What’s the Time Mr Wolf?

I am in Singapore to conduct some workshops. On Sunday I took the chance to relax by the pool and prepare my mind for the busy week.

As I lazily let my mind slip into the relaxed surroundings and half-heartedly tried to read, I heard such a familiar chant. I was immediately transported backwards over decades to when I was a little girl.

“What’s the time Mr. Wolf?”

I am imagining the mounting excitement until it is time to be eaten! I listened to the squeals of terror and nervous giggles and so the old game is played out- this time with local kids from Singapore. This game has jumped geographical, historical and cultural boundaries and not even SLIGHTLY changed!

Kids love repetitive games like this- they have common elements-

  • Can be repeated easily- often for hours and hours.

  • Need no props and can be played ANYWHERE.

  • Kids of any age can join in

  • Have an element of chance and a good healthy dose of fear!

These games teach children to collaborate, cooperate, stick to rules and much, much more. Games prepare children for life!

They need plenty of time to play these games. PLAY is not an optional element in childhood- it is ESSENTIAL!

Without play, children’s social intelligence would be stunted and this can affect their whole future. Already, we require children to spend large amounts of time on homework and often “play” is confined to I-pad and You-Tube time.

If we are serious about nurturing children and providing optimal learning environments we MUST allow adequate time for play.

Read some more about this important topic here:




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We all learn differently- guest blogger perspective: Andrew Herrmann


I love to talk to parents about their own personal learning experiences with “THE SYSTEM.”

Andrew Herrmann Managing Director – Access 1 Security Systems, father of four talented and creative children had this to comment:

Dear Victoria ,

Thanks for the quick chat reminiscing through my early childhood studies.

It was amazing to realise how the general government school system misses opportunities for talented students and fails to recognise the potential in some children.

After describing my childhood schooling, we soon realised that  I excelled in the more advanced classes but produced less than average grades in the general classes.

Victoria, you immediately identified after asking me a series of questions what my schooling environment was like?

Was I challenged in the normal classes?

Did the teacher provide direct input with me or was I even pushed?

I soon realised that in the general classes I was treated like any other child left to my own measures to complete whatever I was asked, but in the advanced classes the teachers took a more focused view point and pushed the students to complete their tasks.

Being a creative type I needed the additional push to excel in what I was doing be it maths or science. The difference is obvious:

Achieving A averages in the advanced classes but in the general classes only achieved D averages. I am glad all my children have been and are still doing your courses, I can see the results in their grades at school.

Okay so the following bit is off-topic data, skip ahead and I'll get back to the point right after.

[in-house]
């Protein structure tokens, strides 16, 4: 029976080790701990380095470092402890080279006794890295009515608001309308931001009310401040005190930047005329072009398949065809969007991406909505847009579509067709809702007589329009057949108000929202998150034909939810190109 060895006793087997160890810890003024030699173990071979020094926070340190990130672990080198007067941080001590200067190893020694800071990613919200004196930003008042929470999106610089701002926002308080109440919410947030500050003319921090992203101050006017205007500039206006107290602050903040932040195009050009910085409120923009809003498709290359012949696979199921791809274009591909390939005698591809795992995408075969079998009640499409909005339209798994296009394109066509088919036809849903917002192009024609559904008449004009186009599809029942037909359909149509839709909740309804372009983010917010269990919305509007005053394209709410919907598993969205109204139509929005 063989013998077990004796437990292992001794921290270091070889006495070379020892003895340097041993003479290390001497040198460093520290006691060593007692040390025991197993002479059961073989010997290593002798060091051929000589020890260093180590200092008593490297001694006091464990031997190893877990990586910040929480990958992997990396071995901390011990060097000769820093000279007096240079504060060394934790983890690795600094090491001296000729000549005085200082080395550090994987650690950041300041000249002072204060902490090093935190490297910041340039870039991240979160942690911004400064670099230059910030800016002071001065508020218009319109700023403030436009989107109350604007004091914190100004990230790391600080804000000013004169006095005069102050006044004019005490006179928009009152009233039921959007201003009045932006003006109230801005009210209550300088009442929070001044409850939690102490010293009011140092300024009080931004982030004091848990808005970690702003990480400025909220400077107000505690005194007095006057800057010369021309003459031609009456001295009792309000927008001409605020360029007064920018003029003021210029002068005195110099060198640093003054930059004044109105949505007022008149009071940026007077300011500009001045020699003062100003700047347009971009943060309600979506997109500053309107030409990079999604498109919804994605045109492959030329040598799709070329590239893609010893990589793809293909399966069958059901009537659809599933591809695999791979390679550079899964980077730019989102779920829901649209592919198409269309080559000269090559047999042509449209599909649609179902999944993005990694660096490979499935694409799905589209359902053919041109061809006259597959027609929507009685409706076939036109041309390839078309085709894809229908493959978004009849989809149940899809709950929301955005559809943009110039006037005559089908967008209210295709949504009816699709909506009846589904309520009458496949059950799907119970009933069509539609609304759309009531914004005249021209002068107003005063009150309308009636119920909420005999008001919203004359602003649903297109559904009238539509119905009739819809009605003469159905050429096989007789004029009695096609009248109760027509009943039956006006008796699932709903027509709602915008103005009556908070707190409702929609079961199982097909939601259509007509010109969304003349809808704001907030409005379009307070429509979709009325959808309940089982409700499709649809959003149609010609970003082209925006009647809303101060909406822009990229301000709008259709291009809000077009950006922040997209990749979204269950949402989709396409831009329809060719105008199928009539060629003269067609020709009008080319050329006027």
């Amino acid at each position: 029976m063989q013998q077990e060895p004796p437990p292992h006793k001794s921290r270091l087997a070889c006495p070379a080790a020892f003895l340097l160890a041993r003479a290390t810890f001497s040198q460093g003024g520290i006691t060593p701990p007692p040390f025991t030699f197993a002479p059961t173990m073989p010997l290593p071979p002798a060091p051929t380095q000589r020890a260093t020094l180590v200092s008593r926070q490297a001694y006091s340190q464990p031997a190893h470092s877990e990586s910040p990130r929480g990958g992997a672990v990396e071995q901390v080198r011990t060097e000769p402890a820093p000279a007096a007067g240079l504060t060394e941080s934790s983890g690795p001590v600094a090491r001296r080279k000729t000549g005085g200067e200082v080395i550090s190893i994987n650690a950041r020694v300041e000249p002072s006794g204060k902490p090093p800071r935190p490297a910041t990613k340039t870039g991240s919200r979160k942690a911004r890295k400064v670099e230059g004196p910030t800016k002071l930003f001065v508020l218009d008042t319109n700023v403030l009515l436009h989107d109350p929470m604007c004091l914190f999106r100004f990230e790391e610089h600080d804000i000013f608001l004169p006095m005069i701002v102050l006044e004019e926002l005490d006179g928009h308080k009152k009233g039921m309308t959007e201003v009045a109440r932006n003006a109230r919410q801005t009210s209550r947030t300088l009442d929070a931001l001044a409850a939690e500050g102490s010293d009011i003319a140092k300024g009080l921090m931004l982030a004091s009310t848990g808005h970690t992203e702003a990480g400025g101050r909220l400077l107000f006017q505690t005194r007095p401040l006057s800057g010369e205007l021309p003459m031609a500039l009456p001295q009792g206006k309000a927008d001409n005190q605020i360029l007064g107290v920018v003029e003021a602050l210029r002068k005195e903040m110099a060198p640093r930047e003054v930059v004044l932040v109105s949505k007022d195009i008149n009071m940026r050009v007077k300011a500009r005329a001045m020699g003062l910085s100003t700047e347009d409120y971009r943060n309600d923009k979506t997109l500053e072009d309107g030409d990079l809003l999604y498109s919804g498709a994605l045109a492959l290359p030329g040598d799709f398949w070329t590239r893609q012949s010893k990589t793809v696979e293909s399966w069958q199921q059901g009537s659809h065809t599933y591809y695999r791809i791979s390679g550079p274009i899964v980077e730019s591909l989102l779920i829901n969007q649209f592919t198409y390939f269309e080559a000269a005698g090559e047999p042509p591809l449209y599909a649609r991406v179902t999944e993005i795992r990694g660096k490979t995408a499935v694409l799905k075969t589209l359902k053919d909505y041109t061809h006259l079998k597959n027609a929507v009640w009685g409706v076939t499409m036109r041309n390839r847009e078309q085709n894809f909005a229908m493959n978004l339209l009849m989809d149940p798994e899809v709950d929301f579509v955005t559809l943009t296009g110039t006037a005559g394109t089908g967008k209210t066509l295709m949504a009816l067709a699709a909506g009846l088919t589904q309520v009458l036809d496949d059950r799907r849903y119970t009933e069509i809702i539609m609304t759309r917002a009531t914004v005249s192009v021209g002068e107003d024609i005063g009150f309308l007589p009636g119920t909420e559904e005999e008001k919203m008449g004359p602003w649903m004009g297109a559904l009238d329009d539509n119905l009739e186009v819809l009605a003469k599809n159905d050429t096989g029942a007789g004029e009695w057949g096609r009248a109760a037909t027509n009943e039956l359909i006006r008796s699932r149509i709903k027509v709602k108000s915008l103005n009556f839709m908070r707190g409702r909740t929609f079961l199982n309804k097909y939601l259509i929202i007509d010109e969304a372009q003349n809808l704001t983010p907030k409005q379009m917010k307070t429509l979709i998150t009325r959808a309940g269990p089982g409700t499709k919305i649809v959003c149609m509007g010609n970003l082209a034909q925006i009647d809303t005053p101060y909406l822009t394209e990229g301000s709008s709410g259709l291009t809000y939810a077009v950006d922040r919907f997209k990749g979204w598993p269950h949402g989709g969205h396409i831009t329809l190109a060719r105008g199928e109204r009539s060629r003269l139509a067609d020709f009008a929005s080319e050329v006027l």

Thank you, Victoria for your educational input please keep it up. Warmest regards


Sometimes we have to throw away our “maps” and become enlightened scientists digging and delving till we find WHAT WORKS!

Any other parents who would like to share their experiences of “the system”- please contact me- victoriacarlton@iinet.net.au

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“DOUBLES BOOKS” for Doubling Reading Progress

This is my second blog about DOUBLES BOOKS.

You may want to look back on the first one to read how they were started!


Lately I have been using the strategy again- for my very visual learners who need lots of repetition and have lost their confidence with reading and spelling.

It is a method that harnesses their own interests and well worth the small amount of time it takes to construct these simple books.

They work particularly well for students from 4-8 years of age and beyond for those with learning problems.

Milly is a very creative 7- year old student. I see her once a week and she is intrigued with everything to do with fantasy.

Milly has done well with the Jolly Phonics program but her word-recognition and spelling skills are still a little low.

Recently she was keen to write a story about fairies and as I need to improve her word recognition and spelling skills, we used the DOUBLES approach in her tuition session.

Milly dictated her story to me. I typed it with a simple font she could easily trace.

Milly read it to me and did not complain about the doubled words. In fact, she was so proud that she could read the words 100% accurately!

Milly then chose colours to trace the words and neatly worked her way through our “book.”

She had her book to show Mum at the end of the hour and was SO proud.

Some readers might remember this approach from the LANGUAGE EXPERIENCE method. Simply double whatever they dictate and either leave lines for them to copy or provide traceable fonts.

This method is successful with young students who need a boost of confidence, word-recognition and spelling skills and really accelerates their literacy skills in a non-painful and enjoyable way!




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